Top positive review
Reviewed in the United States on October 11, 2017
First of all, just to be 100% clear (for the doubtful 1-star reviewer below), I was not paid to write this review. I did not get a free review copy. I had, in fact, never heard of Meera Kothand before (sorry, Meera) but my Kindle device recommended this book to me based on the types of books I'd read in the past, and I'm glad it did.
This offers an excellent return on investment -- if you USE it. (Isn't that true of anything. It's no good if you just read it and ignore it.) Most people will pay more than the cost of the Kindle edition for a single coffee; if you can't bear to invest that much in your business, it might be wise to reconsider having one. And there is so much in this book.
The one thing I wish had been a little clearer earlier on is that there are actually three DIFFERENT methods presented for planning content. I thought I was going to be looking at three different parts of the same method, so I was a little confused when I got to the second until I sorted that out. Other than that, I have no complaints.
This is not going to GIVE you your topics. (It would be impossible to do that well, without even knowing what you blog about.) It will, however, provide a clear plan for arriving at those topics. It brings together a lot of really good online marketing information I've learned from a variety of sources, in a very clear, simple, easy-to-follow and -implement way. As in, you can just follow the methods Meera provides, step-by-step and you'll have the finished product you need. Enough detail is included that you don't have to wonder what she's talking about, either. For example, she tells you exactly which elements should be in a blog post and what to look for to ensure that each piece does its job of leading the reader into the next, etc. And where she suggests using "trigger words" (not like "make you upset" trigger words, but "get your attention" words) to keep the reader's attention, she actually provides a list of some trigger words.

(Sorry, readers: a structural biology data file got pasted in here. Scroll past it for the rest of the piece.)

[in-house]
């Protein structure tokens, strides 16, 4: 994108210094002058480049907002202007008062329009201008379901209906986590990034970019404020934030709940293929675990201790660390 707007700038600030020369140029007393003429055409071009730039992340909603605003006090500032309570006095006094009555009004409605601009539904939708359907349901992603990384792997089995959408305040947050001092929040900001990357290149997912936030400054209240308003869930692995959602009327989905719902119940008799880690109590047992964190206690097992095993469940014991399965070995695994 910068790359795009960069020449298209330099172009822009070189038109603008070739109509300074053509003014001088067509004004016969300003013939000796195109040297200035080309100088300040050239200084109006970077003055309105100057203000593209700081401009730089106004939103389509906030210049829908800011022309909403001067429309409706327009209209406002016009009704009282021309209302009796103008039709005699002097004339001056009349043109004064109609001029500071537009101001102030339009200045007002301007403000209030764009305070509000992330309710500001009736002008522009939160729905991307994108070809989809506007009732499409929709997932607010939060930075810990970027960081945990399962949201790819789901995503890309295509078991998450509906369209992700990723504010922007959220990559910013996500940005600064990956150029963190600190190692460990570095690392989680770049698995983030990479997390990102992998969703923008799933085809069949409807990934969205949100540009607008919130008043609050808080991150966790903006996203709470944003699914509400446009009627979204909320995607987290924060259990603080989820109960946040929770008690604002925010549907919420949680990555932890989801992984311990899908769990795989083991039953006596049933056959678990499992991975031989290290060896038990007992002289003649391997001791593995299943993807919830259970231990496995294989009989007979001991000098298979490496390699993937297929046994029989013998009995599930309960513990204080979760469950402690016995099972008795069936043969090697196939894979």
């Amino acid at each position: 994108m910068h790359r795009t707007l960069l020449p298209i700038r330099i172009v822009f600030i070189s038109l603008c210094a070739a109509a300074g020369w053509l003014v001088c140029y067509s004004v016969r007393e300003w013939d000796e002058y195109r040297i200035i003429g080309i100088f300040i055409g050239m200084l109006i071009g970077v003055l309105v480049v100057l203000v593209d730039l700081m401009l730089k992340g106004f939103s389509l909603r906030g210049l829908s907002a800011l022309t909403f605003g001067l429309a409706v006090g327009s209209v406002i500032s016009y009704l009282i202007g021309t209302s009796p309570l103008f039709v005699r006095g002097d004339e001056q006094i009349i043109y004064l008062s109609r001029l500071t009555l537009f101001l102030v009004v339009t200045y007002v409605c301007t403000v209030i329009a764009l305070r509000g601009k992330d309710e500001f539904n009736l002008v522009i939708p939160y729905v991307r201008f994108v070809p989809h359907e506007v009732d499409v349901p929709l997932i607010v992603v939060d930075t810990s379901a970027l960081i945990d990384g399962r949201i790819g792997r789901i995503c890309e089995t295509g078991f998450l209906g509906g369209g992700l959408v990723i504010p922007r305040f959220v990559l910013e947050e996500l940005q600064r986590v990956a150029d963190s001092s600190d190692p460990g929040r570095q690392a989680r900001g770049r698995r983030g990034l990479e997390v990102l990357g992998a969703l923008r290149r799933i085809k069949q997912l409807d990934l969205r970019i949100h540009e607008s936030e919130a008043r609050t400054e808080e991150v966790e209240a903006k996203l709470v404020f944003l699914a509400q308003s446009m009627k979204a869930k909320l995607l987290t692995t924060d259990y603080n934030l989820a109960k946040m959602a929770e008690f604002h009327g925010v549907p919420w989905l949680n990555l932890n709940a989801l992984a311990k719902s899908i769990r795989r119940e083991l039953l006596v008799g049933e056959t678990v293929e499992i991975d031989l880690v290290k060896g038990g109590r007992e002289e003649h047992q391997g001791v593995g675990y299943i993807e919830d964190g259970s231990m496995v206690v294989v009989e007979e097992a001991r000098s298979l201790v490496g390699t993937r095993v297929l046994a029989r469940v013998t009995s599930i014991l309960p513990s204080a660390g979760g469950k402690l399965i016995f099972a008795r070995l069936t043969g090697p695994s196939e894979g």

If you do the work, the book will walk you through clearly defining your blog's purpose and then planning content that makes sense within that bigger picture. (I've been blogging for over 10 years, mostly spinning my wheels. I can promise you that making sure your content is not just good, but also serves a function within your overarching plan is a big deal -- and not easy to do without some sort of structure like this.) There are three different methods for choosing blog topics, each of which is a better fit for certain circumstances/needs, so choose whichever one makes sense for you. And then there's even detailed information about how to optimize a blog post for grabbing attention, keeping attention, working well with search engines, and helping to further your particular goals for your blog.
It isn't really about email, although that's what much of Meera's website focuses on. It does, however, talk a little about integrating an email list-building plan with your blog (which is something virtually everyone who's building a blog for business purposes will want to do, at least at some point) and some overlap in discussions of content. (A blog post is, in many ways, much like an email.)